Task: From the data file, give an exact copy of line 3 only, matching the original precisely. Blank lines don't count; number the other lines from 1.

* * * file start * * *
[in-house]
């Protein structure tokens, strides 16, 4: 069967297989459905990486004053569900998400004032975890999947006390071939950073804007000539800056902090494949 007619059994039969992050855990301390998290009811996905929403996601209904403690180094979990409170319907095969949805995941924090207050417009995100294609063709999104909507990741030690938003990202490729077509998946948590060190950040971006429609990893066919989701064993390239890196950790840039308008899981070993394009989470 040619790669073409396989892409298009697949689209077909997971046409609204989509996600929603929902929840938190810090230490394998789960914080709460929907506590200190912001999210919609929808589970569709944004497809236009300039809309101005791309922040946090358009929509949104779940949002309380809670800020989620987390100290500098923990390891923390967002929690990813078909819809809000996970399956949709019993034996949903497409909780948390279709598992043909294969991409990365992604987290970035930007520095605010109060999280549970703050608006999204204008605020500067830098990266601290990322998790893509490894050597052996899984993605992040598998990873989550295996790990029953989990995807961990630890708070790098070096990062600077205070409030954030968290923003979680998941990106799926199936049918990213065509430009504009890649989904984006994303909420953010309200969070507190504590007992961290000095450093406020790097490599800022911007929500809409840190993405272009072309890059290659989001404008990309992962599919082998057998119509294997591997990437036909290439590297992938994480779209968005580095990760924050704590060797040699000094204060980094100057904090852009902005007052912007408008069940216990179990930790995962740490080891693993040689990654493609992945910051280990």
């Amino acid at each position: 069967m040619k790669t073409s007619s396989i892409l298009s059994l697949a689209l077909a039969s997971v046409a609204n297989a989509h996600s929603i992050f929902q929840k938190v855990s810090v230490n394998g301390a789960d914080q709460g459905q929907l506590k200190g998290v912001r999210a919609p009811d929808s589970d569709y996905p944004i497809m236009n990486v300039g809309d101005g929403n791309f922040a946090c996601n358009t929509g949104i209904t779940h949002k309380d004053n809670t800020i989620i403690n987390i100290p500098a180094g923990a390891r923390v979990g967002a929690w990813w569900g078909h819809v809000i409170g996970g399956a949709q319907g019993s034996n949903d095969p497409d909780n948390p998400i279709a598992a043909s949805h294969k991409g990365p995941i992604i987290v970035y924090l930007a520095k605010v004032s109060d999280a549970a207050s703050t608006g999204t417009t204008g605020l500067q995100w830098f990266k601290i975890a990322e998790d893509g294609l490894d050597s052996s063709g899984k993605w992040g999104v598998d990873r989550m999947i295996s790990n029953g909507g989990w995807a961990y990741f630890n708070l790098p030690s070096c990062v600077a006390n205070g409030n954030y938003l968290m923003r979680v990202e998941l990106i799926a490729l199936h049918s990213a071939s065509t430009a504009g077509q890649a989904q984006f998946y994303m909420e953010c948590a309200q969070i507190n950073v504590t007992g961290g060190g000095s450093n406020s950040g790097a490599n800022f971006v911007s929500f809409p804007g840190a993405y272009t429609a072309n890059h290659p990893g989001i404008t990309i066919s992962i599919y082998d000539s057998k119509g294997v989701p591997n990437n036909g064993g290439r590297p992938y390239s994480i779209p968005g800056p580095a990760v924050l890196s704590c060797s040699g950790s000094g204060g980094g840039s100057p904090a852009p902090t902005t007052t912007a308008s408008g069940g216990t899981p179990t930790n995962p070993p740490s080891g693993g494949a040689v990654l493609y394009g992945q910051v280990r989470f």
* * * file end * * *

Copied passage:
């Amino acid at each position: 069967m040619k790669t073409s007619s396989i892409l298009s059994l697949a689209l077909a039969s997971v046409a609204n297989a989509h996600s929603i992050f929902q929840k938190v855990s810090v230490n394998g301390a789960d914080q709460g459905q929907l506590k200190g998290v912001r999210a919609p009811d929808s589970d569709y996905p944004i497809m236009n990486v300039g809309d101005g929403n791309f922040a946090c996601n358009t929509g949104i209904t779940h949002k309380d004053n809670t800020i989620i403690n987390i100290p500098a180094g923990a390891r923390v979990g967002a929690w990813w569900g078909h819809v809000i409170g996970g399956a949709q319907g019993s034996n949903d095969p497409d909780n948390p998400i279709a598992a043909s949805h294969k991409g990365p995941i992604i987290v970035y924090l930007a520095k605010v004032s109060d999280a549970a207050s703050t608006g999204t417009t204008g605020l500067q995100w830098f990266k601290i975890a990322e998790d893509g294609l490894d050597s052996s063709g899984k993605w992040g999104v598998d990873r989550m999947i295996s790990n029953g909507g989990w995807a961990y990741f630890n708070l790098p030690s070096c990062v600077a006390n205070g409030n954030y938003l968290m923003r979680v990202e998941l990106i799926a490729l199936h049918s990213a071939s065509t430009a504009g077509q890649a989904q984006f998946y994303m909420e953010c948590a309200q969070i507190n950073v504590t007992g961290g060190g000095s450093n406020s950040g790097a490599n800022f971006v911007s929500f809409p804007g840190a993405y272009t429609a072309n890059h290659p990893g989001i404008t990309i066919s992962i599919y082998d000539s057998k119509g294997v989701p591997n990437n036909g064993g290439r590297p992938y390239s994480i779209p968005g800056p580095a990760v924050l890196s704590c060797s040699g950790s000094g204060g980094g840039s100057p904090a852009p902090t902005t007052t912007a308008s408008g069940g216990t899981p179990t930790n995962p070993p740490s080891g693993g494949a040689v990654l493609y394009g992945q910051v280990r989470f």